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Max Richter distils the very essence of sadness into his music. Violins sweep with despair and pianos gently tap with barely concealed anguish as his melodies build to devastating crescendos. But ask the German-born, minimalist composer where this melancholy comes from and he appears genuinely flummoxed for a moment.
‘I know people do say that but I don’t see it myself,’ he says pensively. ‘I write music that I want to hear. I write music about things. It’s a storytelling language for me. I suppose the things that excite me and make me want to do something are the bigger questions about our lives, whether they’re political or personal.’
Those bigger questions are ones that Richter’s tried to tackle in his latest album, Three Worlds: Music From Woolf Works. It’s a haunting score created to accompany choreographer Wayne McGregor’s award-winning ballet adaptation of three novels by Virginia Woolf, performed at the Royal Opera House in London.
As with Richter’s previous body of work, the album blends evocative chamber music with atmospheric, sparse electronica. The songs – inspired by Mrs Dalloway, Orlando: A Biography and The Waves – are mixed with fragments of spoken word from Gillian Anderson, Sarah Sutcliffe and even the voice of Woolf herself.
‘One of the things Virginia Woolf’s writing is concerned with is how do you get though the days, what does it mean to construct a life, why do we do the things that we do and how do we find meaning in our existence,’ Richter says. ‘We’re living in very complicated times and it’s challenging to do that on a psychological level. Not for everyone but for many people. Those are the personal questions that I struggle with.’
Of course, there’s now Brexit, Donald Trump and an upcoming general election to make everyone feel even more anxious about the world we’re living in and plague our minds with even more questions.
It’s certainly enough to worry Richter. ‘The whole political universe we live in is pretty troubling actually and is getting worse by the minute,’ he says. ‘Personally I need a better reason for writing music other than just, “Oh, I like that tune.” Because that’s not enough for me. I need a reason and those reasons are to do with those sort of questions. I guess that brings with it a kind of seriousness which comes across as melancholic but I don’t really feel like that.’
One of his most famous and moving songs is the beautifully desolate ‘On the Nature of Daylight’, which appears on The Blue Notebooks (2004). It was used most recently on the soundtrack to Denis Villeneuve’s 2016 sci-fi film Arrival and was written in the build up to the Iraq War as an anti-war song.
He says: ‘I felt like this wasn’t a time to write just another record. I wanted to do something and I wanted it to count in some way. Music is a social object and it’s a political object as well. I look at it as a protest song in the Woody Guthrie tradition.’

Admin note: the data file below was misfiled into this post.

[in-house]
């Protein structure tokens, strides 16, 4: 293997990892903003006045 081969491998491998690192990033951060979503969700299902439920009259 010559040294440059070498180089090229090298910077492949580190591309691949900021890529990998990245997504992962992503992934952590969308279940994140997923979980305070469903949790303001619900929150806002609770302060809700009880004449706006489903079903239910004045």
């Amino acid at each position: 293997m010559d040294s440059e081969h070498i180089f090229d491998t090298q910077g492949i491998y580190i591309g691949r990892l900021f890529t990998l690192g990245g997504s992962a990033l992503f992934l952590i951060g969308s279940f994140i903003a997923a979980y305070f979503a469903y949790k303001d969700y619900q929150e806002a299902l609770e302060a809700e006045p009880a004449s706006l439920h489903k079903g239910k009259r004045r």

Richter, who grew up in Bedford, studied composition and trained as a classical pianist at the Royal Academy of Music where he was a pupil of Luciano Berio, an acclaimed composer. He cites Bach as a major musical influence but describes discovering electronica through bands like Kraftwerk as like ‘being struck by lightening’.
So much so that he went off to build his own synthesiser in his bedroom. ‘To hear these sounds which were unlike anything I could have imagined – it really obsessed me to get the tools that could make them. At the time synthesisers cost as much as a house.’
Obsessed is a word he drops in regularly when describing how he feels about music – it’s not just love but an all-consuming passion. He explains: ‘Even as a tiny child, I always had music going around in my head. It was actually a bit later on that I realised not everyone was like this. My first memories of composing are really very early on. I would have the experience of mentally working on a tune and the next day I would pick it up and do some more work on it and change it. I didn’t really know what it was but later on I discovered this is something you can do and it’s called composing.’
Richter has reworked Vivaldi and collaborated with electronic bands like The Future Sound of London. He has composed countless scores for films and TV shows, like The Leftovers, Black Mirror and Waltz with Bashir. Unsurprising really, seeing as his music is so cinematic in scope. His work defies neat categorisation and his post-classical contemporaries include Clint Mansell, Dustin O’Halloran and Ólafur Arnalds – who all work to mix things up and push boundaries.
One of his most ambitious projects to date was Sleep (2015), a collaboration with American neuroscientist David Eagleman, which he once described as an ‘an eight-hour lullaby’ and is one of the longest single pieces in the history of classical music. It’s being performed as a one-off show for the Barbican Centre in London this week. Gig-goers, who will be allocated a bed, are invited to bring sleeping bags and their pyjamas.
‘It’s an opportunity to just take a moment, really, that’s what I think Sleep is. It’s one of those projects that affects people emotionally because Sleep has a very specific sound-world. The sonic spectrum of Sleep is all centred around low-end subsonic sounds. I did that very specifically for the reason that this spectrum is the one a foetus hears in the womb. I think it connects with something quite deep inside all of us.
He adds: ‘I do think of it as a time out moment. We live in a very data-saturated universe and it’s very 24/7 for us. Sleep is definitely a pause button’.
God knows we need one now more than ever.
Three Worlds: Music From Woolf Works is out now. Max Richter performs Sleep at London’s Old Billingsgate on May 6.